On the other side of the ledger: the Chicago Blackhawks, a franchise that as recently as three full seasons ago was rendered irrelevant both in the Windy City and the rest of the hockey world. What a renaissance this Original Six team has undertaken! The Hawks advanced to the Western Conference Finals last year in their first playoff run in 7 seasons (and only their 2nd playoff berth in 11 seasons), and have taken the next step by advancing to their first Stanley Cup Final since 1992 (when leading scorer Patrick Kane was only 3 ½). The upside of Chicago’s dry spell in the 2000’s was an abundance of lottery draft picks which the Hawks used to build this team into the powerhouse it is today (sound similar, Penguins and Avalanche fans?). Kane and captain Jonathan Toews are amongst the NHL’s elite, and are the core of a deep group of forwards who’ve had a terrific postseason (esp. Dustin Byfuglien and Dave Bolland). The shut-down pair of defensemen Brent Seabrook and Norris-nominated Duncan Keith anchor one of the league’s best defensive teams (2.48 goals allowed/game, tied for 5th best this season). Antti Niemi came from nowhere (well, that’s not true, try from Pelicans Lahti) to steal the Hawks top goaltending job from Cristobal Huet this year, and has silenced the critics who said he’d crumble under the pressure of the playoffs.
As great of a story as the resurgence of Chicago hockey has been, I just can’t bring myself to jump on the bandwagon. Again it wasn’t that long ago when the masses steered clear of the United Center in droves. Proof positive that no matter how strong the traditions and the market are for ANY team, American sports fans want to watch a winner. Not surprisingly, attendance at Blackhawks games has risen dramatically over the last three seasons in concurrence with their rapid ascent in the standings. Translation: Chicago’s got enough bandwagon fans already (every winning team does, no need to read any more into that), and they sure don’t need one more. Besides, following one O6 team with a prolonged Cup drought is enough for me. Safe to say I’m not too thrilled about the prospect of the Hawks ending their 49-year absence from Lord Stanley’s graces, considering who’ll own the longest stint without the silver chalice should Chicago win (though most everyone already seems to think the Leafs had already do own that distinction, judging from the continuous chants of “1967”).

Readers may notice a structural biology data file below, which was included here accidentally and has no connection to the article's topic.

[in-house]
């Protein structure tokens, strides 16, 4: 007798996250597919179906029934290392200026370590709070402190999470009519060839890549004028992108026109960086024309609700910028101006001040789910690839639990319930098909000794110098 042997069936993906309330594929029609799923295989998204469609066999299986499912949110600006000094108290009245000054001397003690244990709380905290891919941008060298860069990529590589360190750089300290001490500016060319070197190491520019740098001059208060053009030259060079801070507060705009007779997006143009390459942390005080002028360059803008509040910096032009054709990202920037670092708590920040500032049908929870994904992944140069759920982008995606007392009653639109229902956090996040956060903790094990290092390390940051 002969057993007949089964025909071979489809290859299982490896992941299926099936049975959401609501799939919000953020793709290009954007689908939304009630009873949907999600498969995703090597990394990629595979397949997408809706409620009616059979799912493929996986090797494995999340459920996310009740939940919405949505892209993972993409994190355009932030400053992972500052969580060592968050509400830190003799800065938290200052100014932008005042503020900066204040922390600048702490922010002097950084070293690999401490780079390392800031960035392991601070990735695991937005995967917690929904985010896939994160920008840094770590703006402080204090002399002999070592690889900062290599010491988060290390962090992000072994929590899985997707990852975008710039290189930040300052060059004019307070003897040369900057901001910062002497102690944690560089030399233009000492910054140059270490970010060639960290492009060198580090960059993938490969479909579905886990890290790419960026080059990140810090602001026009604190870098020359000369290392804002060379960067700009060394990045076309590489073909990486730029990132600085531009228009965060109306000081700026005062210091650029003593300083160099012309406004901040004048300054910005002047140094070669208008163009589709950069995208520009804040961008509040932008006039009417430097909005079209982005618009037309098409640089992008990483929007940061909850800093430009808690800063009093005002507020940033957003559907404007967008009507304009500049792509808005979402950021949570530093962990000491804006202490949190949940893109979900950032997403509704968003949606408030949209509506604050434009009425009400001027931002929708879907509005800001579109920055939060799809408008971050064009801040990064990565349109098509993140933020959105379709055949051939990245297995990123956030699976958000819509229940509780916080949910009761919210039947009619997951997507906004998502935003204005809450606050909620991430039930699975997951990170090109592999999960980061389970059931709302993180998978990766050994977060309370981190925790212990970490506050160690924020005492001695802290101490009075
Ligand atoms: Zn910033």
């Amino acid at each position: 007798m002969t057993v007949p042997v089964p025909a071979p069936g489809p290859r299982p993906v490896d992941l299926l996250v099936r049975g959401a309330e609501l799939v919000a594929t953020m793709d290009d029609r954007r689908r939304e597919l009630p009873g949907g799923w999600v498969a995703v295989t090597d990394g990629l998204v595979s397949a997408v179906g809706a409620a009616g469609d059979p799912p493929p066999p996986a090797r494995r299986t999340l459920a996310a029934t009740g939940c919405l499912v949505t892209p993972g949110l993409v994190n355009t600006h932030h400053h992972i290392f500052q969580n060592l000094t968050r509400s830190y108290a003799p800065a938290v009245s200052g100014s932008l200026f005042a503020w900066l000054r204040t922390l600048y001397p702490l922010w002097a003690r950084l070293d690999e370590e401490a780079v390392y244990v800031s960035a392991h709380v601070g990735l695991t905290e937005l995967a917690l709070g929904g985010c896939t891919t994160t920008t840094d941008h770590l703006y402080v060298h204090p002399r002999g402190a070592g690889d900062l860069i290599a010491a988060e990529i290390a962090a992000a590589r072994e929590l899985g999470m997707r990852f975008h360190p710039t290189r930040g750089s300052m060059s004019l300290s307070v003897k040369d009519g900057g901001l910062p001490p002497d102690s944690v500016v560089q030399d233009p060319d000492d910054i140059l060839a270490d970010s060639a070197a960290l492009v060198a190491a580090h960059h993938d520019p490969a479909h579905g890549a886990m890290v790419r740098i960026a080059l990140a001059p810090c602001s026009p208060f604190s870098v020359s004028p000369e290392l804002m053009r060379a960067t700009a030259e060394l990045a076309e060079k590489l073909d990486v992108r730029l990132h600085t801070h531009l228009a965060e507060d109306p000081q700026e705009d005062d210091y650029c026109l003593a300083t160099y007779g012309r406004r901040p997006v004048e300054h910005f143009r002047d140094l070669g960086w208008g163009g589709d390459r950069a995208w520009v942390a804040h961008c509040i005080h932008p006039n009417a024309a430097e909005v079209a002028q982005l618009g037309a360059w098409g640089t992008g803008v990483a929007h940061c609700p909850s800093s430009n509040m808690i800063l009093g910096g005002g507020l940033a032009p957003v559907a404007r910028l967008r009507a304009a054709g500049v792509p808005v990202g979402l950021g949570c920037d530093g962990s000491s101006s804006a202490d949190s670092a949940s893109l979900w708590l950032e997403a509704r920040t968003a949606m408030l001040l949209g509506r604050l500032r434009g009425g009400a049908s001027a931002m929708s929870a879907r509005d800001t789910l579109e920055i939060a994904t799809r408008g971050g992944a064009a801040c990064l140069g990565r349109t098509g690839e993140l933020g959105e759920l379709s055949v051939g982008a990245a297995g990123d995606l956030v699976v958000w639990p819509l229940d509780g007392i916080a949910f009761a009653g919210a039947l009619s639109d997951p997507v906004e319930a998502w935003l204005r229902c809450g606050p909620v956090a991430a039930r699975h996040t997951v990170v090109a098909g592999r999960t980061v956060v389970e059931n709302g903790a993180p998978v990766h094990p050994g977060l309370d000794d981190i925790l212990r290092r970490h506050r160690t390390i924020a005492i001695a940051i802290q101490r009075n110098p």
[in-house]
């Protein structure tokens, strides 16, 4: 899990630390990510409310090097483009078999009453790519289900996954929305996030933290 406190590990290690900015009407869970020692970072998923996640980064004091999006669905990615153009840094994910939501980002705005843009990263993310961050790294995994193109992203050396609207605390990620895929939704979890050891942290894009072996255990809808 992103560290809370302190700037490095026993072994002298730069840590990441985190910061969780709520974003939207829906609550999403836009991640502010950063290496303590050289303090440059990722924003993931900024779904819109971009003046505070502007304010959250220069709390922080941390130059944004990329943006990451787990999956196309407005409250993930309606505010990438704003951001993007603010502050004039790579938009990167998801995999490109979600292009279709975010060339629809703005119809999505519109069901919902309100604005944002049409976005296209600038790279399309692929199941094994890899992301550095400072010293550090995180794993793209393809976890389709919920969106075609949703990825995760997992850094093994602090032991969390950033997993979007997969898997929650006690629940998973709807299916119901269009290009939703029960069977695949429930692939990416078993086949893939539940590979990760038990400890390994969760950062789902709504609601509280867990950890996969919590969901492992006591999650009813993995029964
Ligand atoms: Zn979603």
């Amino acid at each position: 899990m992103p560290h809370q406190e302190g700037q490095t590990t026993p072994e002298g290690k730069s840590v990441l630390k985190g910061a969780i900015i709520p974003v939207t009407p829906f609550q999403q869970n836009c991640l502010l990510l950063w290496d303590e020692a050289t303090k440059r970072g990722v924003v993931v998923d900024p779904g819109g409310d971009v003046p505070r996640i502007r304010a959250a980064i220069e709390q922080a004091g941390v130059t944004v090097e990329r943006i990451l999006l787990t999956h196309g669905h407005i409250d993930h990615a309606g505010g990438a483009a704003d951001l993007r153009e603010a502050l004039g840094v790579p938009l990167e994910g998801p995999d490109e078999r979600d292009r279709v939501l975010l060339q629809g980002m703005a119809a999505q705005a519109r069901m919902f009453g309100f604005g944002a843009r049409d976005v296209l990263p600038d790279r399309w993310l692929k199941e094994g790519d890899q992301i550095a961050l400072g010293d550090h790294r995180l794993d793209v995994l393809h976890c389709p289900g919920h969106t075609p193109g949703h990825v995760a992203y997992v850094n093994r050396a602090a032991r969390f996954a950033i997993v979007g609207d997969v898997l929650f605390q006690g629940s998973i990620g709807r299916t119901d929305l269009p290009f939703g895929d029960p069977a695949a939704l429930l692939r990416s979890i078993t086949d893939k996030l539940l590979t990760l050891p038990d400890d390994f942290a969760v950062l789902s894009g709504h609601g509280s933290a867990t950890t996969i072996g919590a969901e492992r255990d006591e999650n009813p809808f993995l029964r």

I’m certainly not about to make any predictions on this series, considering my instincts are crap. But I’d say this has the potential to be an unbelievable series that could go 7 (You want history to be made? That’s what Game 7’s were made for….but, let’s not rush ourselves), and that’s what I’m hoping for. I’ll leave the analysis of this series to those more qualified than myself who have scrutinized every possible angle of this matchup. Puck Daddy has done an excellent job breaking down all the ins-and-outs of the Flyers and Blackhawks (especially on the must-read between the young captains Richards and Toews, both with quite a list of accomplishments in their hockey careers). These two teams are so evenly matched, it’s eerie (regardless of their conference seedings).
No matter what of the outcome of the 2010 Stanley Cup Final is, at least two players will join an elite group this year. Only three players in hockey history have won a Stanley Cup and an Olympic Gold Medal in the same season. Both teams feature players from Team Canada’s triumph in Vancouver this past February – Richards and Pronger for Philly; Keith, Seabrook, and Toews for Chicago. (Bonus points if anyone can name the three who have already turned the trick.)
History will be made, indeed.